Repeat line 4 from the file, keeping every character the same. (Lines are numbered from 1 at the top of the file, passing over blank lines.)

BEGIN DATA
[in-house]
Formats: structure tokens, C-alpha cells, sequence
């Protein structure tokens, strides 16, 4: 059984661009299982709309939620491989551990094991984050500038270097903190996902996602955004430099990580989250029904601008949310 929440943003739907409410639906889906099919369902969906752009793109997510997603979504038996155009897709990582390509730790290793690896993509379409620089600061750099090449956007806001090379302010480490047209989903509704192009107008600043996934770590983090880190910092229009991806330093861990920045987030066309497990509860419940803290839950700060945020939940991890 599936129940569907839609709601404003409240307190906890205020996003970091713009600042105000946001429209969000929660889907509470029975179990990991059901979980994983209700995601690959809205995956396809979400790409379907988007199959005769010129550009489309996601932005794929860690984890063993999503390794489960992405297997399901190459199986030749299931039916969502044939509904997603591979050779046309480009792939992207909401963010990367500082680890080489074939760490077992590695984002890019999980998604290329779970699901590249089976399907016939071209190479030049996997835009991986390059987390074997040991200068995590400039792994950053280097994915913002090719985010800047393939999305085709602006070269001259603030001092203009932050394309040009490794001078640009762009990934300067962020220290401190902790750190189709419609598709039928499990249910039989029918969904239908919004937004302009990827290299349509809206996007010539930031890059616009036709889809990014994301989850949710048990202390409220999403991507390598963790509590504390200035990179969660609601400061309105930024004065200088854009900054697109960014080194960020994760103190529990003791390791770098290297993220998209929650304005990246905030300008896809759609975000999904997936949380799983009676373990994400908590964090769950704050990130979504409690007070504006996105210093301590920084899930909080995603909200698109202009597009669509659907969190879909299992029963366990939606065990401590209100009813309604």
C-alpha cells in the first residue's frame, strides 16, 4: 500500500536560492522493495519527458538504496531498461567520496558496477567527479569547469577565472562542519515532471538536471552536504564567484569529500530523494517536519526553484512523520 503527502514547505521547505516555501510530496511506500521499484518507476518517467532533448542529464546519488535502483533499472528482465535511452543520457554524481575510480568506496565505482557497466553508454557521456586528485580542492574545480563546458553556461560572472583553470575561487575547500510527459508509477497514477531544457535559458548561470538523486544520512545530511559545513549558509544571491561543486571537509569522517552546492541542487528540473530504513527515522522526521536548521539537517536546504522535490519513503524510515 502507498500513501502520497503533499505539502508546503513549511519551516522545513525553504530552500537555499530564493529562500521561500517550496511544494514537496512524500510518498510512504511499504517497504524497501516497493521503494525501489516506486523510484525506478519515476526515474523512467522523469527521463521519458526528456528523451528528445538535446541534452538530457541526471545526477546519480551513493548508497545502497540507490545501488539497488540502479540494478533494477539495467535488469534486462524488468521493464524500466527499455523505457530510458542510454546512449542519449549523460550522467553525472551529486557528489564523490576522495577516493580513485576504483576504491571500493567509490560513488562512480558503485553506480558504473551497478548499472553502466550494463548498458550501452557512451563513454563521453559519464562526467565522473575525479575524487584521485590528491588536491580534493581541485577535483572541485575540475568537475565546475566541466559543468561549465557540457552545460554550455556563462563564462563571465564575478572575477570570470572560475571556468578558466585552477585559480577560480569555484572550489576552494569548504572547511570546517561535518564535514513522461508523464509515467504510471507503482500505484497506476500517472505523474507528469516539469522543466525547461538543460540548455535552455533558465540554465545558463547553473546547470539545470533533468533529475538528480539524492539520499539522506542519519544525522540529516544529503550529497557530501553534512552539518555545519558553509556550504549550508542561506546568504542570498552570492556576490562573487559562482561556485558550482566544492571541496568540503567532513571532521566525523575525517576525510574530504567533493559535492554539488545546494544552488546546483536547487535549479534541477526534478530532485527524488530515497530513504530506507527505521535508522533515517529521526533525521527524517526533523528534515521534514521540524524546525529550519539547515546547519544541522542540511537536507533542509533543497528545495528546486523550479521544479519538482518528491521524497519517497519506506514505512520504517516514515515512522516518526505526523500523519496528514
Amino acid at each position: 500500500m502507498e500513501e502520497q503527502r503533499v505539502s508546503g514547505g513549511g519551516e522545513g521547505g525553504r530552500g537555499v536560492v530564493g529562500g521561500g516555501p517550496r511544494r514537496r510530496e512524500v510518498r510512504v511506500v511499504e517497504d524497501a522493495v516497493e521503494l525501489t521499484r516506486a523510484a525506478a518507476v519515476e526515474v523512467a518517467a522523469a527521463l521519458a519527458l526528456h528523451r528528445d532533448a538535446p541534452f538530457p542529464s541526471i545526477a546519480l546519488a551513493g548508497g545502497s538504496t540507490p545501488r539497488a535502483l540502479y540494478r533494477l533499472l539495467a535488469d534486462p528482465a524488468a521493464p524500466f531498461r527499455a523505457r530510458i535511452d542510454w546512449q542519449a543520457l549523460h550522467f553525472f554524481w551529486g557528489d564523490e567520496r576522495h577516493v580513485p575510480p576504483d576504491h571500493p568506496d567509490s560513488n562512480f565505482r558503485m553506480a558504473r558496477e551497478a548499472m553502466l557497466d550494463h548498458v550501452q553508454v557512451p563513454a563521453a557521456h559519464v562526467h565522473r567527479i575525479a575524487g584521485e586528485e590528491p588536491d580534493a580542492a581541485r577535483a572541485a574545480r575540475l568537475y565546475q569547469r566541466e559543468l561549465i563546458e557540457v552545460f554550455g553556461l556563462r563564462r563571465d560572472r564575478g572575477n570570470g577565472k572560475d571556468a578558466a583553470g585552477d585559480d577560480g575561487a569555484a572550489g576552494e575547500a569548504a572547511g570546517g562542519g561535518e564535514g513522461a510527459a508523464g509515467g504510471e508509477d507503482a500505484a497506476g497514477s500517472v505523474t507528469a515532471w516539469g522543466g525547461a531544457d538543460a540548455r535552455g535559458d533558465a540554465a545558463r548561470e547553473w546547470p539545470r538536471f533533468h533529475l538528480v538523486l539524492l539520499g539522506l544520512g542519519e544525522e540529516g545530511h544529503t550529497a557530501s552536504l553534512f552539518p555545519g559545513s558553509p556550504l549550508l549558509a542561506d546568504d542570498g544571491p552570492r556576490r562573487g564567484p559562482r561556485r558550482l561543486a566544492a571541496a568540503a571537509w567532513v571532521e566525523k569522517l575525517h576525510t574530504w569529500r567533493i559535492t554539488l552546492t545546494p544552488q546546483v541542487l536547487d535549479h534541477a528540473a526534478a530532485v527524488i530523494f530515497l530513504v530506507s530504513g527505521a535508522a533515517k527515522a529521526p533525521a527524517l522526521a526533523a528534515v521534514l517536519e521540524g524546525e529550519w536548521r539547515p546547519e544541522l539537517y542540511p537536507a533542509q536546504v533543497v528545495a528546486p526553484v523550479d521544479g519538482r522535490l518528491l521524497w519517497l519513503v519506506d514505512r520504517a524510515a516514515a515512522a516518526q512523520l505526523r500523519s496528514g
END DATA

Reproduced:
C-alpha cells in the first residue's frame, strides 16, 4: 500500500536560492522493495519527458538504496531498461567520496558496477567527479569547469577565472562542519515532471538536471552536504564567484569529500530523494517536519526553484512523520 503527502514547505521547505516555501510530496511506500521499484518507476518517467532533448542529464546519488535502483533499472528482465535511452543520457554524481575510480568506496565505482557497466553508454557521456586528485580542492574545480563546458553556461560572472583553470575561487575547500510527459508509477497514477531544457535559458548561470538523486544520512545530511559545513549558509544571491561543486571537509569522517552546492541542487528540473530504513527515522522526521536548521539537517536546504522535490519513503524510515 502507498500513501502520497503533499505539502508546503513549511519551516522545513525553504530552500537555499530564493529562500521561500517550496511544494514537496512524500510518498510512504511499504517497504524497501516497493521503494525501489516506486523510484525506478519515476526515474523512467522523469527521463521519458526528456528523451528528445538535446541534452538530457541526471545526477546519480551513493548508497545502497540507490545501488539497488540502479540494478533494477539495467535488469534486462524488468521493464524500466527499455523505457530510458542510454546512449542519449549523460550522467553525472551529486557528489564523490576522495577516493580513485576504483576504491571500493567509490560513488562512480558503485553506480558504473551497478548499472553502466550494463548498458550501452557512451563513454563521453559519464562526467565522473575525479575524487584521485590528491588536491580534493581541485577535483572541485575540475568537475565546475566541466559543468561549465557540457552545460554550455556563462563564462563571465564575478572575477570570470572560475571556468578558466585552477585559480577560480569555484572550489576552494569548504572547511570546517561535518564535514513522461508523464509515467504510471507503482500505484497506476500517472505523474507528469516539469522543466525547461538543460540548455535552455533558465540554465545558463547553473546547470539545470533533468533529475538528480539524492539520499539522506542519519544525522540529516544529503550529497557530501553534512552539518555545519558553509556550504549550508542561506546568504542570498552570492556576490562573487559562482561556485558550482566544492571541496568540503567532513571532521566525523575525517576525510574530504567533493559535492554539488545546494544552488546546483536547487535549479534541477526534478530532485527524488530515497530513504530506507527505521535508522533515517529521526533525521527524517526533523528534515521534514521540524524546525529550519539547515546547519544541522542540511537536507533542509533543497528545495528546486523550479521544479519538482518528491521524497519517497519506506514505512520504517516514515515512522516518526505526523500523519496528514